English rugby union’s leading clubs will hold a special meeting at a west London hotel on Tuesday to decide whether to accept a £275m takeover offer for the Premiership from a private equity firm.
The proposed deal from CVC Capital Partners, former owners of F1, for 51% of the league values the competition at more than half a billion pounds – but their initial offer is set to fail.
BBC Sport understands Bath’s owner Bruce Craig believes the Premiership is worth around £800m, and will therefore oppose the proposal on the basis it drastically undervalues the league.
He is also known to be concerned about relinquishing commercial control, and by the motives of CVC, whose pursuit of profit and lack of investment in F1 was criticised during their decade-long ownership of the motorsport series, which they sold for £8bn last year.
The deal is favoured by most of the clubs because it would mean a much-needed £17m windfall for each, writing off the financial losses that almost all have suffered in recent years as increasing revenues have been offset by player-wage inflation.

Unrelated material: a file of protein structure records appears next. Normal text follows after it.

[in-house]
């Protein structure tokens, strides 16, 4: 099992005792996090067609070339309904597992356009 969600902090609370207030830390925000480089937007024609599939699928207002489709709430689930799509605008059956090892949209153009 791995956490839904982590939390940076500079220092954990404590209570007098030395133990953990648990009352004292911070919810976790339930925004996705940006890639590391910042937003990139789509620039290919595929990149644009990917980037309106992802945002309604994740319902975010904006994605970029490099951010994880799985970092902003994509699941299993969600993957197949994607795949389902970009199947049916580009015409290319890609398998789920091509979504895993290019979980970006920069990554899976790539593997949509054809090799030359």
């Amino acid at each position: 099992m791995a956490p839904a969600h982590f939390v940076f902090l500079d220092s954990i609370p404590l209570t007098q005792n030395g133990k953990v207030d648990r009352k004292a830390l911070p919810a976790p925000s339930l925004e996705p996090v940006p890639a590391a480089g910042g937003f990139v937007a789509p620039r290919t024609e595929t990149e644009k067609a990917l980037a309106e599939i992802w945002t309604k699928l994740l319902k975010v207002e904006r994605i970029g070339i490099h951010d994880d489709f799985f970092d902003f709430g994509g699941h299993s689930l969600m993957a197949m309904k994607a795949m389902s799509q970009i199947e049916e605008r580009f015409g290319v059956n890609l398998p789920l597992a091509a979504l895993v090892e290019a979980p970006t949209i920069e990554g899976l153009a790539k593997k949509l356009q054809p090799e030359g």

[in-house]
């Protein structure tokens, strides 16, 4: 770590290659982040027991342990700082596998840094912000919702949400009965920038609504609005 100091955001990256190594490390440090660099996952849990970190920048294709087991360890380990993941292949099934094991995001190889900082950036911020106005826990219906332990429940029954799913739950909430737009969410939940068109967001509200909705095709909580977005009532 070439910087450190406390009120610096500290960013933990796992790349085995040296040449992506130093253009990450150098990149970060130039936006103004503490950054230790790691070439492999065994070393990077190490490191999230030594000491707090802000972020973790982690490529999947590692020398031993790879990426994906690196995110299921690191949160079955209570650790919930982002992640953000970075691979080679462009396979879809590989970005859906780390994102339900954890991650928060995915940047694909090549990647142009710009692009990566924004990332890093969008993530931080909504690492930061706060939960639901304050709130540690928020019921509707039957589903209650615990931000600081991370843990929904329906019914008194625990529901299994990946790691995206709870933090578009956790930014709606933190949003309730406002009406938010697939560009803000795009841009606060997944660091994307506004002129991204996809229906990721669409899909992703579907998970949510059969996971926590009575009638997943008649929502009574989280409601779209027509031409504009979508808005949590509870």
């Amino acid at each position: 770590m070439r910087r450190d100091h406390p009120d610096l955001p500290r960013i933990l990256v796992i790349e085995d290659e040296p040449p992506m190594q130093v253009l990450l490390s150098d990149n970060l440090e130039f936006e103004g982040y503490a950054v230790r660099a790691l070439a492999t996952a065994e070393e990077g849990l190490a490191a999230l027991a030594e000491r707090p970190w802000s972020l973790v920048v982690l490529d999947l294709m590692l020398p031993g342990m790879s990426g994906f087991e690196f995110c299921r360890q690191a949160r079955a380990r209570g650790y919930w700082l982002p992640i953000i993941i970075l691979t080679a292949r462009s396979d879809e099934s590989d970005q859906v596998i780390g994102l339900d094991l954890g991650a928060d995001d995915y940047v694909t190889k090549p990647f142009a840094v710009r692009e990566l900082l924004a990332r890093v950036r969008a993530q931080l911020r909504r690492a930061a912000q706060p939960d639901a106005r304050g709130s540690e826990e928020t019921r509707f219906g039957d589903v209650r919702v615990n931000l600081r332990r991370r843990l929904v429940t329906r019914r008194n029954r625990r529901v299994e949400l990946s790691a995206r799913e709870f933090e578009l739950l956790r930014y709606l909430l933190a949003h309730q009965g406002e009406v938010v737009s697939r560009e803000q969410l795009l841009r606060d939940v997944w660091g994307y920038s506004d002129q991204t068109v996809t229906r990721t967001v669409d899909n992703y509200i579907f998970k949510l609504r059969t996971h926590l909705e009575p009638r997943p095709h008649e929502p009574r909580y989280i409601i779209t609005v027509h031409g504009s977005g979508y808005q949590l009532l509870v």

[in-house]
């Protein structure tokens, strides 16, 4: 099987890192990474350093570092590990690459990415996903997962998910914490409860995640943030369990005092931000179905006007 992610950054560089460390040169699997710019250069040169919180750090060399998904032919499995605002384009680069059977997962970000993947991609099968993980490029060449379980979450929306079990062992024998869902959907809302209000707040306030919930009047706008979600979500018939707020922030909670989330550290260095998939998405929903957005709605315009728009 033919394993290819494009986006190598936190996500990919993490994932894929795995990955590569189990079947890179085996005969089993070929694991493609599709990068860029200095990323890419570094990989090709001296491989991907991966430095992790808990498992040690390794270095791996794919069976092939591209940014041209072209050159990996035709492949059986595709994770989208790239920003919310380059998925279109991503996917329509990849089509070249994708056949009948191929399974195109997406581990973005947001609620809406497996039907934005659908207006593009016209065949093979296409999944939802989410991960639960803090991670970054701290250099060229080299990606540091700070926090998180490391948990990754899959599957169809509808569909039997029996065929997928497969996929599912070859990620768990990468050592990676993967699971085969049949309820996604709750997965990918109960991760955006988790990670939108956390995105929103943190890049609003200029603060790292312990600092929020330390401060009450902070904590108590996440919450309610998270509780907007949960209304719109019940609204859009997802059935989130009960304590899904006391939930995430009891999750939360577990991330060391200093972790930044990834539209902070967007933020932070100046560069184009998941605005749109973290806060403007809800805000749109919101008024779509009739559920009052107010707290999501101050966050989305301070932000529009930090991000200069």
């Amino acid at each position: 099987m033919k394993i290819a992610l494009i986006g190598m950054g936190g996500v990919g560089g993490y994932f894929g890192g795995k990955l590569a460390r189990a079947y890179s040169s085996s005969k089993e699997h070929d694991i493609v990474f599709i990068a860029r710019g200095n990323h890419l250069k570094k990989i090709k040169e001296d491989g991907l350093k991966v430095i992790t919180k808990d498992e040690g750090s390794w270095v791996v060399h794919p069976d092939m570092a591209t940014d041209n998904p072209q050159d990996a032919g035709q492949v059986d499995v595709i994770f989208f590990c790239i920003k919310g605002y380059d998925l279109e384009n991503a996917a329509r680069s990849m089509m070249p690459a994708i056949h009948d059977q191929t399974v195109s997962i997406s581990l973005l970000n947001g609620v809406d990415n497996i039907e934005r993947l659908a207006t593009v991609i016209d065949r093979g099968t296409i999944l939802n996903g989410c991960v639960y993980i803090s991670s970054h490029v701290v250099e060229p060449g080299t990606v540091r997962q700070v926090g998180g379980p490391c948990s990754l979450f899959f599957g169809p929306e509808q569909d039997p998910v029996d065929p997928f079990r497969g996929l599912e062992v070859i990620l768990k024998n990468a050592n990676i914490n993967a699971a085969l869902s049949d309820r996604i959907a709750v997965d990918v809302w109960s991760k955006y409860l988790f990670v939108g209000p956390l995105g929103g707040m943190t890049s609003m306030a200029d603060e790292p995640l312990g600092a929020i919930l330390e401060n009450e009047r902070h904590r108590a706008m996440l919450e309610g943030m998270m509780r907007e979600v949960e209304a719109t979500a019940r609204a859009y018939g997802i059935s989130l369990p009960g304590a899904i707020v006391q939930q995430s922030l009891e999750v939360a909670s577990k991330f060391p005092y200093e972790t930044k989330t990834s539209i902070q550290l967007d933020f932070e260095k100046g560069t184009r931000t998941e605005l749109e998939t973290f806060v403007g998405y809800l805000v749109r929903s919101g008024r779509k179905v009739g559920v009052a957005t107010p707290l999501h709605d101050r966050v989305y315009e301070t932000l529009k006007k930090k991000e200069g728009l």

However, with a unanimous decision needed, the deal for 51% of the league is almost certain to be blocked.
Premiership chief executive Mark McCafferty has stated that the CVC approach is one of “several” options on the table.
The league – currently owned by the 12 top-flight clubs plus Championship side London Irish – may decide to ask CVC to improve its offer, consider selling a smaller stake to an alternative investor, or borrow money instead, as it seeks a means of raising capital.
A suggestion that the Rugby Football Union could launch a counter-offer and form a new unified body with the Premiership is not seen as likely by the clubs.